Attorney Jenkins said the court's decision essentially invalidates the EIR, even though the court never reviewed it. "The court seems to presume that just because we entered into a conditional agreement, our EIR is tainted," he said.

In the case involving Tuolumne Park and Recreation District's sale of railroad right-of-way, the Fifth District Court of Appeal went the other direction. Although the Tuolumne Band of Me-Wuk Indians is already developing a 300-acre parcel through which the railroad right-of-way runs, the court held that environmental review of the sale would have been premature because the tribe had announced no plans for development on the right-of-way.

"[O]rdering CEQA review in the absence of a plan involving an identifiable impact would not be meaningful," the court ruled.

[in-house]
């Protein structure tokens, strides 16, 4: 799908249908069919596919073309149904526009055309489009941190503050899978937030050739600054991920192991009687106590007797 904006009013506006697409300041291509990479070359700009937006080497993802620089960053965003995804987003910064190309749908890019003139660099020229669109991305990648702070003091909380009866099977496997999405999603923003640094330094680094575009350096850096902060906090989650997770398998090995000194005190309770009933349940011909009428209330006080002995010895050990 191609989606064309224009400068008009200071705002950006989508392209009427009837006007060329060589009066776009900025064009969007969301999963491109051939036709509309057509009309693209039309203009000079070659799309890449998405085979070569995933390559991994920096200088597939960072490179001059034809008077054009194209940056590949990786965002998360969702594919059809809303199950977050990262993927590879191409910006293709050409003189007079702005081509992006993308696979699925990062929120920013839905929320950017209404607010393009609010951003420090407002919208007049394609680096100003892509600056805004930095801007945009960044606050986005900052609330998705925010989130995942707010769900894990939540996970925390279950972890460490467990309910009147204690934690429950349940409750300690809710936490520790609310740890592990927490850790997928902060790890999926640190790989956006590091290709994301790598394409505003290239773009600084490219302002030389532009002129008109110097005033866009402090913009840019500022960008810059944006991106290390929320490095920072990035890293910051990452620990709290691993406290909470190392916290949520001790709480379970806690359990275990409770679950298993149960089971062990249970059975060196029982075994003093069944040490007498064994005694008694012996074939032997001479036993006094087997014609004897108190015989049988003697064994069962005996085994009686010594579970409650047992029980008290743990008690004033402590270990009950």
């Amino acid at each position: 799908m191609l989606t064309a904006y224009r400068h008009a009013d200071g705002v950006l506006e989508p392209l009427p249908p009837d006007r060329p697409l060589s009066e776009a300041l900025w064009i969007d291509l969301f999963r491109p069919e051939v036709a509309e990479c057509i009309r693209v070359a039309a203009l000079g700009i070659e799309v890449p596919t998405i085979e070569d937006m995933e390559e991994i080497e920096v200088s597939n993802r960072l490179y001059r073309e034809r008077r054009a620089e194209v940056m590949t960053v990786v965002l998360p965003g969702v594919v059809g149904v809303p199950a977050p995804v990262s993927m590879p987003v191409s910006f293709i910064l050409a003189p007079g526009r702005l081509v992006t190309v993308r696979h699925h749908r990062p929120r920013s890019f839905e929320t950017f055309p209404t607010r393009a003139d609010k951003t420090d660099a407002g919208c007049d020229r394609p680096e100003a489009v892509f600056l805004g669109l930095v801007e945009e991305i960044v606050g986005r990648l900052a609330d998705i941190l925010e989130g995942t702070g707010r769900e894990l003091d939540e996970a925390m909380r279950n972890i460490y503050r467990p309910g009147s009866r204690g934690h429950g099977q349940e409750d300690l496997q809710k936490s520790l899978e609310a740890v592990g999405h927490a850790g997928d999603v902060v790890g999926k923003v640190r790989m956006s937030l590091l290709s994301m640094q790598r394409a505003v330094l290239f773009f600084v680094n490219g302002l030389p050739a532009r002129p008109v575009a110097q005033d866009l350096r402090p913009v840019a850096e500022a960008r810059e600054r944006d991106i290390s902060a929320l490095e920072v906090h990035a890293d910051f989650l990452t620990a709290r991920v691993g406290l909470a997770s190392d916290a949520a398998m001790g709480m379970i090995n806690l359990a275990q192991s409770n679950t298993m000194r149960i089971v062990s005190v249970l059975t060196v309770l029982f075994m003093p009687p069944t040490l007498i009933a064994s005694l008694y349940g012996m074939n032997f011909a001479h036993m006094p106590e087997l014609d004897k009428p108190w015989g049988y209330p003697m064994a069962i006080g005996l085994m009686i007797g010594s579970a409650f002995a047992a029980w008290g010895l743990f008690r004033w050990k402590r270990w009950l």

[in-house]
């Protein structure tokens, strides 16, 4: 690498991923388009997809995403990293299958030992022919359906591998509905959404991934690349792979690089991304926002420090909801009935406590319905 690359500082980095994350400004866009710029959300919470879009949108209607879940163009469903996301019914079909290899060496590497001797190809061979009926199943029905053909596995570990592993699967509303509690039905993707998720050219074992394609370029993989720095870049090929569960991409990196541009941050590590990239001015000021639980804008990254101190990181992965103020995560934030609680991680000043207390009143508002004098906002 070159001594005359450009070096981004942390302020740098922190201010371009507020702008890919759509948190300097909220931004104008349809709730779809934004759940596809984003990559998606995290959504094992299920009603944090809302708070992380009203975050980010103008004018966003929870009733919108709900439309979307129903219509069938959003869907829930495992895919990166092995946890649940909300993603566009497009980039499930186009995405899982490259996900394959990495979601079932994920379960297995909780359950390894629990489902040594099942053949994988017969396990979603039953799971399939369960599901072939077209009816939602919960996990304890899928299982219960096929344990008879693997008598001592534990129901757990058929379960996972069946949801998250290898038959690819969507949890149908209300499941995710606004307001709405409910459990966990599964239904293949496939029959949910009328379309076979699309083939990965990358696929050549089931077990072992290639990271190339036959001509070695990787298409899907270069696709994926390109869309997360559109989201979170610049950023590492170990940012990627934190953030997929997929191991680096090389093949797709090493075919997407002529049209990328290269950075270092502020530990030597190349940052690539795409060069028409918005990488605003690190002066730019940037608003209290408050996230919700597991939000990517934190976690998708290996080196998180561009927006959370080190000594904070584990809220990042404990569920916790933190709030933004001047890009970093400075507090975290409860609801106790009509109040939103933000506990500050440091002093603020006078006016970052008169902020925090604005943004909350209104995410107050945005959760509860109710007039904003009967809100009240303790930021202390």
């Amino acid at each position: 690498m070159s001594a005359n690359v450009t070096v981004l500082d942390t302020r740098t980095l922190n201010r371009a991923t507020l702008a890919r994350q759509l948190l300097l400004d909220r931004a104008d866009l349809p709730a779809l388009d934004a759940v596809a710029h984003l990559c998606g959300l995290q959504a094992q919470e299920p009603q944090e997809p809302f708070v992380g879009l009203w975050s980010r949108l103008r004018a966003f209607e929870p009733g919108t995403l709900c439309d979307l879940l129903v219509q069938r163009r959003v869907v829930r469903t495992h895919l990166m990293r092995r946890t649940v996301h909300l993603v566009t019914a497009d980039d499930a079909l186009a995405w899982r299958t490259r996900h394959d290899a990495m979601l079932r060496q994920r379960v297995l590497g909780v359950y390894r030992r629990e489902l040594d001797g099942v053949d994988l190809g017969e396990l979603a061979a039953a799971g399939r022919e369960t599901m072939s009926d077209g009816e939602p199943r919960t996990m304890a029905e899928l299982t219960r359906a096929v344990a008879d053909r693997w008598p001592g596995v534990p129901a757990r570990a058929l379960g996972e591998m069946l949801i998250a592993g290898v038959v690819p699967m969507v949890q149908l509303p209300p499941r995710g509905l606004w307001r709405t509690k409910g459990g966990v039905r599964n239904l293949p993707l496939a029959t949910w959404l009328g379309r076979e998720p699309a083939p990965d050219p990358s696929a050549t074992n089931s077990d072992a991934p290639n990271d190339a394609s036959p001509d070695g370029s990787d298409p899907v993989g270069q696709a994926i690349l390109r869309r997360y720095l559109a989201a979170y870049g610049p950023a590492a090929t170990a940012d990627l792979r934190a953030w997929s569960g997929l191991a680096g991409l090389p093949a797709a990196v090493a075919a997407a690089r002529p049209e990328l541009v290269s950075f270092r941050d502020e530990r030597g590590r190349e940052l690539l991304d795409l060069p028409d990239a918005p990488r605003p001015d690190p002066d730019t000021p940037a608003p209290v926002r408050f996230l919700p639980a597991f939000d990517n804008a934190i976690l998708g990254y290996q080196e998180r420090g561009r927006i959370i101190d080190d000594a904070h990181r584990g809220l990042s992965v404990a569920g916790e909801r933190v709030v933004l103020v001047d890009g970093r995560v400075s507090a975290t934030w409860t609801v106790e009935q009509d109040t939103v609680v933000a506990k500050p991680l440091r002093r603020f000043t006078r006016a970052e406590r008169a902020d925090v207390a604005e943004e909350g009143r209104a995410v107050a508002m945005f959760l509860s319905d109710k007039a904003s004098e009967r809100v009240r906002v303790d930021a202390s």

Originally constructed from 1897 to 1900, the Sierra Railroad ran 56 miles from Oakdale in the San Joaquin Valley to Tuolumne in the Tuolumne County foothills. It served the mining, logging and hydroelectric industries, and carried passengers. A private operator still uses a portion of the line to haul freight and provide tourist rides.

In 1986, the Tuolumne Park and Recreation District purchased a 6.2-mile segment between the communities of Standard and Tuolumne. This segment had fallen into disuse, but the district proposed operating its own passenger excursion train. That idea was not politically popular, and by 1991 the district had abandoned it. A 2002 county recreation master plan, which the district helped write, called for extending a multi-use trail along the length of the right-of-way within Tuolumne County. Nevertheless, the district in 2005 sold the 6.2-mile-long, 100-foot-wide right-of-way to the Tuolumne Band in exchange for an office building and corporation yard, and $75,000.